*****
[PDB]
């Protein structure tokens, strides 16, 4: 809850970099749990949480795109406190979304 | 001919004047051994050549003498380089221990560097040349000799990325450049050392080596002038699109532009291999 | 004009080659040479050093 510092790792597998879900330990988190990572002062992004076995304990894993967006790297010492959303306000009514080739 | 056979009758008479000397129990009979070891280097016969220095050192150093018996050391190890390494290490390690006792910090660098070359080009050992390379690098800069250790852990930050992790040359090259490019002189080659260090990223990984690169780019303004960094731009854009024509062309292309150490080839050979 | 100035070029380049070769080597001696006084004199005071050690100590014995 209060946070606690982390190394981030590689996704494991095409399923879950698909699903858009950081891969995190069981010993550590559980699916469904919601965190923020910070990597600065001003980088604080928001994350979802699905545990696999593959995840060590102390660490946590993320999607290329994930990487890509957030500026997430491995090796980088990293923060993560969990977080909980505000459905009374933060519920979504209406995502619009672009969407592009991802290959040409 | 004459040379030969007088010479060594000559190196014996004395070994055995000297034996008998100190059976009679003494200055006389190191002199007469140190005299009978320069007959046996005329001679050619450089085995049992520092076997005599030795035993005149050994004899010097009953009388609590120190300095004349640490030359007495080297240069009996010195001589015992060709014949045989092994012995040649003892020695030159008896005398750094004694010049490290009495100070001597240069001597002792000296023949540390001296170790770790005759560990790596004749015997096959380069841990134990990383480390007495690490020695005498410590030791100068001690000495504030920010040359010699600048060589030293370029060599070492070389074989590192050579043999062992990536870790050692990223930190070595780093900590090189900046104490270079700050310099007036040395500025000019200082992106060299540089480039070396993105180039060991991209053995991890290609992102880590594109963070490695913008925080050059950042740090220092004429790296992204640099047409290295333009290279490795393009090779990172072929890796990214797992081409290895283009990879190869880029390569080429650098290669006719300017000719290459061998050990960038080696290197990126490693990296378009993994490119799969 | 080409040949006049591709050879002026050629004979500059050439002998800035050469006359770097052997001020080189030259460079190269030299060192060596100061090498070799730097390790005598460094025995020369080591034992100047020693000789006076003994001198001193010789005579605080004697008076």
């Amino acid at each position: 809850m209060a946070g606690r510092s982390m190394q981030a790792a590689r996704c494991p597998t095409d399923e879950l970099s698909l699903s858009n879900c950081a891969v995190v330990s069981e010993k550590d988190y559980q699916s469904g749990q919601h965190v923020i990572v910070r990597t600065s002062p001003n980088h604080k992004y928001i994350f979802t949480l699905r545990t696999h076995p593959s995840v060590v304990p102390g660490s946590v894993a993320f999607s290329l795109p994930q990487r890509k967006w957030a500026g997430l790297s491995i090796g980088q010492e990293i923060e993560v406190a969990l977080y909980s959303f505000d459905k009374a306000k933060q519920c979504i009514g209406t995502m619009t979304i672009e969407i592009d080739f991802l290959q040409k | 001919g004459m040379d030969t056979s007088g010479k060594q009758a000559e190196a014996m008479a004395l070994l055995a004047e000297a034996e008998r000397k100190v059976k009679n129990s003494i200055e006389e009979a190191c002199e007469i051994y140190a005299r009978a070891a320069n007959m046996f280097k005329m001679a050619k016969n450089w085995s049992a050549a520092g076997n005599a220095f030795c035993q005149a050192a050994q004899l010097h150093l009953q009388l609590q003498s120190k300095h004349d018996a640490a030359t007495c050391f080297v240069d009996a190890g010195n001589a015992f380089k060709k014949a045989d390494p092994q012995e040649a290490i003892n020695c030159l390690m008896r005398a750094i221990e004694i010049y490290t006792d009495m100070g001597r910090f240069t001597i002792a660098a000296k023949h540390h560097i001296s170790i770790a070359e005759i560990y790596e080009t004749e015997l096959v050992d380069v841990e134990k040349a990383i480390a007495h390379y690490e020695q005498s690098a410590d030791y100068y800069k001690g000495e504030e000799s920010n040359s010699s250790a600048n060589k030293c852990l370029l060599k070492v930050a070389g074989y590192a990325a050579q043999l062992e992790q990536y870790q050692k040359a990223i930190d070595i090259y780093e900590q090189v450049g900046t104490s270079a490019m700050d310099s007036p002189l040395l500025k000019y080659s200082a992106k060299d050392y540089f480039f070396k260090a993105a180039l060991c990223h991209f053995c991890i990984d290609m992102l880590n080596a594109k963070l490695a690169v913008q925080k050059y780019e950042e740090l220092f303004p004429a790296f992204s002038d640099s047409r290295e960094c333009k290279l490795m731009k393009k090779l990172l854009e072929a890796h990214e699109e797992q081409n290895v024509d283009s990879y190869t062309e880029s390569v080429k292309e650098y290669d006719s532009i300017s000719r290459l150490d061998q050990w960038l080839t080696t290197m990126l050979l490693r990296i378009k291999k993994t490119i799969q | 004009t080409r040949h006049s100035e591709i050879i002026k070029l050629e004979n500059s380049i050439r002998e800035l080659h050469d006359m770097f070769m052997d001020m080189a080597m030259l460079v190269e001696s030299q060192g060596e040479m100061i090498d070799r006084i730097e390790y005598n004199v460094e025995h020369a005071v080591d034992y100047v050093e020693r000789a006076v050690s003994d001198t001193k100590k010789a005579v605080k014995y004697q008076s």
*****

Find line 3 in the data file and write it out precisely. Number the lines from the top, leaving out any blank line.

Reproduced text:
């Amino acid at each position: 809850m209060a946070g606690r510092s982390m190394q981030a790792a590689r996704c494991p597998t095409d399923e879950l970099s698909l699903s858009n879900c950081a891969v995190v330990s069981e010993k550590d988190y559980q699916s469904g749990q919601h965190v923020i990572v910070r990597t600065s002062p001003n980088h604080k992004y928001i994350f979802t949480l699905r545990t696999h076995p593959s995840v060590v304990p102390g660490s946590v894993a993320f999607s290329l795109p994930q990487r890509k967006w957030a500026g997430l790297s491995i090796g980088q010492e990293i923060e993560v406190a969990l977080y909980s959303f505000d459905k009374a306000k933060q519920c979504i009514g209406t995502m619009t979304i672009e969407i592009d080739f991802l290959q040409k | 001919g004459m040379d030969t056979s007088g010479k060594q009758a000559e190196a014996m008479a004395l070994l055995a004047e000297a034996e008998r000397k100190v059976k009679n129990s003494i200055e006389e009979a190191c002199e007469i051994y140190a005299r009978a070891a320069n007959m046996f280097k005329m001679a050619k016969n450089w085995s049992a050549a520092g076997n005599a220095f030795c035993q005149a050192a050994q004899l010097h150093l009953q009388l609590q003498s120190k300095h004349d018996a640490a030359t007495c050391f080297v240069d009996a190890g010195n001589a015992f380089k060709k014949a045989d390494p092994q012995e040649a290490i003892n020695c030159l390690m008896r005398a750094i221990e004694i010049y490290t006792d009495m100070g001597r910090f240069t001597i002792a660098a000296k023949h540390h560097i001296s170790i770790a070359e005759i560990y790596e080009t004749e015997l096959v050992d380069v841990e134990k040349a990383i480390a007495h390379y690490e020695q005498s690098a410590d030791y100068y800069k001690g000495e504030e000799s920010n040359s010699s250790a600048n060589k030293c852990l370029l060599k070492v930050a070389g074989y590192a990325a050579q043999l062992e992790q990536y870790q050692k040359a990223i930190d070595i090259y780093e900590q090189v450049g900046t104490s270079a490019m700050d310099s007036p002189l040395l500025k000019y080659s200082a992106k060299d050392y540089f480039f070396k260090a993105a180039l060991c990223h991209f053995c991890i990984d290609m992102l880590n080596a594109k963070l490695a690169v913008q925080k050059y780019e950042e740090l220092f303004p004429a790296f992204s002038d640099s047409r290295e960094c333009k290279l490795m731009k393009k090779l990172l854009e072929a890796h990214e699109e797992q081409n290895v024509d283009s990879y190869t062309e880029s390569v080429k292309e650098y290669d006719s532009i300017s000719r290459l150490d061998q050990w960038l080839t080696t290197m990126l050979l490693r990296i378009k291999k993994t490119i799969q | 004009t080409r040949h006049s100035e591709i050879i002026k070029l050629e004979n500059s380049i050439r002998e800035l080659h050469d006359m770097f070769m052997d001020m080189a080597m030259l460079v190269e001696s030299q060192g060596e040479m100061i090498d070799r006084i730097e390790y005598n004199v460094e025995h020369a005071v080591d034992y100047v050093e020693r000789a006076v050690s003994d001198t001193k100590k010789a005579v605080k014995y004697q008076s």